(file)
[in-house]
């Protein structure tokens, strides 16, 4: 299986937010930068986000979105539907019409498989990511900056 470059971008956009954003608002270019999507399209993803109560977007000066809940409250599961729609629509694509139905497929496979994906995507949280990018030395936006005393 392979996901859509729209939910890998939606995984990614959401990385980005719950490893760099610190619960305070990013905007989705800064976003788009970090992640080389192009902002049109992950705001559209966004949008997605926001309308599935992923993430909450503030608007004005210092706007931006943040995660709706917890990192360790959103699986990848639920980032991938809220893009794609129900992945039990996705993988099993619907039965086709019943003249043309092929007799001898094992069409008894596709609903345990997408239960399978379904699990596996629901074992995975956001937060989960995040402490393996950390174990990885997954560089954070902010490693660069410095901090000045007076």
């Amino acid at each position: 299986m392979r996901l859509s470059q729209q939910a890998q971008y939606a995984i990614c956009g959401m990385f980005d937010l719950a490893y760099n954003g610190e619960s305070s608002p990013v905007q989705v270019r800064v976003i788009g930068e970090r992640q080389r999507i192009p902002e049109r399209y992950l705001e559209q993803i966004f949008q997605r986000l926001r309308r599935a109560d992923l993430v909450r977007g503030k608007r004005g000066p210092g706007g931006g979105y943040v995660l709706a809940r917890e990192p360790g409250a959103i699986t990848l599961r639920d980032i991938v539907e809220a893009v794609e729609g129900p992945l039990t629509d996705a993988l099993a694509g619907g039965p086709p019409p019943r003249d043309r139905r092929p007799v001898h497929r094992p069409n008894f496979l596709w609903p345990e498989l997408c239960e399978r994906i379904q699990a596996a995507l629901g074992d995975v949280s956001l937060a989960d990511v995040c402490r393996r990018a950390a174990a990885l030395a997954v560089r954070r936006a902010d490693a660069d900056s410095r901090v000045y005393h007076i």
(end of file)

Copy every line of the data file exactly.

[in-house]
């Protein structure tokens, strides 16, 4: 299986937010930068986000979105539907019409498989990511900056 470059971008956009954003608002270019999507399209993803109560977007000066809940409250599961729609629509694509139905497929496979994906995507949280990018030395936006005393 392979996901859509729209939910890998939606995984990614959401990385980005719950490893760099610190619960305070990013905007989705800064976003788009970090992640080389192009902002049109992950705001559209966004949008997605926001309308599935992923993430909450503030608007004005210092706007931006943040995660709706917890990192360790959103699986990848639920980032991938809220893009794609129900992945039990996705993988099993619907039965086709019943003249043309092929007799001898094992069409008894596709609903345990997408239960399978379904699990596996629901074992995975956001937060989960995040402490393996950390174990990885997954560089954070902010490693660069410095901090000045007076």
């Amino acid at each position: 299986m392979r996901l859509s470059q729209q939910a890998q971008y939606a995984i990614c956009g959401m990385f980005d937010l719950a490893y760099n954003g610190e619960s305070s608002p990013v905007q989705v270019r800064v976003i788009g930068e970090r992640q080389r999507i192009p902002e049109r399209y992950l705001e559209q993803i966004f949008q997605r986000l926001r309308r599935a109560d992923l993430v909450r977007g503030k608007r004005g000066p210092g706007g931006g979105y943040v995660l709706a809940r917890e990192p360790g409250a959103i699986t990848l599961r639920d980032i991938v539907e809220a893009v794609e729609g129900p992945l039990t629509d996705a993988l099993a694509g619907g039965p086709p019409p019943r003249d043309r139905r092929p007799v001898h497929r094992p069409n008894f496979l596709w609903p345990e498989l997408c239960e399978r994906i379904q699990a596996a995507l629901g074992d995975v949280s956001l937060a989960d990511v995040c402490r393996r990018a950390a174990a990885l030395a997954v560089r954070r936006a902010d490693a660069d900056s410095r901090v000045y005393h007076i």